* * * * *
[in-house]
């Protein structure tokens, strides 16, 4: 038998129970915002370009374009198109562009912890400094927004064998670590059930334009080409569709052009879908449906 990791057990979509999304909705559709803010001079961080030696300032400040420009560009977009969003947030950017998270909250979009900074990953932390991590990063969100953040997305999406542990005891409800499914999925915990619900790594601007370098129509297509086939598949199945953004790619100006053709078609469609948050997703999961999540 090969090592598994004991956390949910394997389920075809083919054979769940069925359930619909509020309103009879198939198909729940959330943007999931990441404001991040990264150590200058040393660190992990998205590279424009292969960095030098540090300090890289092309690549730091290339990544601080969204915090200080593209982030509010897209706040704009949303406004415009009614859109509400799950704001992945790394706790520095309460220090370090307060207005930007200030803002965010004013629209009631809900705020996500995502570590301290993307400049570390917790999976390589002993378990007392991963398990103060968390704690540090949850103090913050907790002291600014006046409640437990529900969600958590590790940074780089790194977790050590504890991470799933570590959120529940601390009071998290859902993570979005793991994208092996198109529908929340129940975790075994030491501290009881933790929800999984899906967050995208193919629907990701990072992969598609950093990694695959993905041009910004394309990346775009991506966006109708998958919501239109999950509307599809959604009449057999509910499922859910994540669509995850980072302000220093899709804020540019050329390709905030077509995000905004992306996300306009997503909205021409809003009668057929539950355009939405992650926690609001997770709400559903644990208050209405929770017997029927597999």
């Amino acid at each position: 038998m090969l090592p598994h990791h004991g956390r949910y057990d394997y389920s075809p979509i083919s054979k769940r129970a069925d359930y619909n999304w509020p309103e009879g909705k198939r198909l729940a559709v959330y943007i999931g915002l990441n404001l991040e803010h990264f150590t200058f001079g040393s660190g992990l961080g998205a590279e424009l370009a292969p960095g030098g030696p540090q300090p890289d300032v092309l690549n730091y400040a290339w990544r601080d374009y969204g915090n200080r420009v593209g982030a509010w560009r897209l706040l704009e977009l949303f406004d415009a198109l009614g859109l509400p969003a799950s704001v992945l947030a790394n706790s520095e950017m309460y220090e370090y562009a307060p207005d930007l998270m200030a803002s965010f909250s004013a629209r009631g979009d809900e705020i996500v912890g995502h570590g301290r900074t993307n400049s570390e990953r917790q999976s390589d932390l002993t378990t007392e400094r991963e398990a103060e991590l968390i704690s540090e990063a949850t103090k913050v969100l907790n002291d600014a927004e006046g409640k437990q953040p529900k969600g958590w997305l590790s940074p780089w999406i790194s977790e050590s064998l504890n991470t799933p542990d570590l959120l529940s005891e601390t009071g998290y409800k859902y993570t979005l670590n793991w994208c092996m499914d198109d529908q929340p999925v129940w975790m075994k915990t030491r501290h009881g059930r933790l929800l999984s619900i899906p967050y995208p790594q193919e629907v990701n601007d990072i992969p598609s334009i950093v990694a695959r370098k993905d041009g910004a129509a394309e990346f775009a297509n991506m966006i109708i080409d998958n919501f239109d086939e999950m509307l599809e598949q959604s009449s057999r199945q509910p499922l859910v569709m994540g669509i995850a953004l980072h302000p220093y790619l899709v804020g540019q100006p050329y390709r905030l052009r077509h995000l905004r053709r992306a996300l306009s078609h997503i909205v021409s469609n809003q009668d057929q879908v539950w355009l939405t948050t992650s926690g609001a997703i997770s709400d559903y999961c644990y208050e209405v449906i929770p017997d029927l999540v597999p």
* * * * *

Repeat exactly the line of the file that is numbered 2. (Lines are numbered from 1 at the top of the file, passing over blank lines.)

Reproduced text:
């Protein structure tokens, strides 16, 4: 038998129970915002370009374009198109562009912890400094927004064998670590059930334009080409569709052009879908449906 990791057990979509999304909705559709803010001079961080030696300032400040420009560009977009969003947030950017998270909250979009900074990953932390991590990063969100953040997305999406542990005891409800499914999925915990619900790594601007370098129509297509086939598949199945953004790619100006053709078609469609948050997703999961999540 090969090592598994004991956390949910394997389920075809083919054979769940069925359930619909509020309103009879198939198909729940959330943007999931990441404001991040990264150590200058040393660190992990998205590279424009292969960095030098540090300090890289092309690549730091290339990544601080969204915090200080593209982030509010897209706040704009949303406004415009009614859109509400799950704001992945790394706790520095309460220090370090307060207005930007200030803002965010004013629209009631809900705020996500995502570590301290993307400049570390917790999976390589002993378990007392991963398990103060968390704690540090949850103090913050907790002291600014006046409640437990529900969600958590590790940074780089790194977790050590504890991470799933570590959120529940601390009071998290859902993570979005793991994208092996198109529908929340129940975790075994030491501290009881933790929800999984899906967050995208193919629907990701990072992969598609950093990694695959993905041009910004394309990346775009991506966006109708998958919501239109999950509307599809959604009449057999509910499922859910994540669509995850980072302000220093899709804020540019050329390709905030077509995000905004992306996300306009997503909205021409809003009668057929539950355009939405992650926690609001997770709400559903644990208050209405929770017997029927597999």